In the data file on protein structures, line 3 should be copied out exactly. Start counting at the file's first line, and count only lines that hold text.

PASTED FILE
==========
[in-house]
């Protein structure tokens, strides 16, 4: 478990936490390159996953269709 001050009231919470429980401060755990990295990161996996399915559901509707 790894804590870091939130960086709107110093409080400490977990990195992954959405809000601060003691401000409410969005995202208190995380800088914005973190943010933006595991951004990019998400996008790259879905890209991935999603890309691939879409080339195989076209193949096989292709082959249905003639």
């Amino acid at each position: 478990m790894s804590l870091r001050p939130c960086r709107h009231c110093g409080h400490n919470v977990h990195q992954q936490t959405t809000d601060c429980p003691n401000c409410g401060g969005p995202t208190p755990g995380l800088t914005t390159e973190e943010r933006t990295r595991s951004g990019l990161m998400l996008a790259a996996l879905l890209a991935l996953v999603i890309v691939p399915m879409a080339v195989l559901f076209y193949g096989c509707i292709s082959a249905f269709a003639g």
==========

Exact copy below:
């Amino acid at each position: 478990m790894s804590l870091r001050p939130c960086r709107h009231c110093g409080h400490n919470v977990h990195q992954q936490t959405t809000d601060c429980p003691n401000c409410g401060g969005p995202t208190p755990g995380l800088t914005t390159e973190e943010r933006t990295r595991s951004g990019l990161m998400l996008a790259a996996l879905l890209a991935l996953v999603i890309v691939p399915m879409a080339v195989l559901f076209y193949g096989c509707i292709s082959a249905f269709a003639g």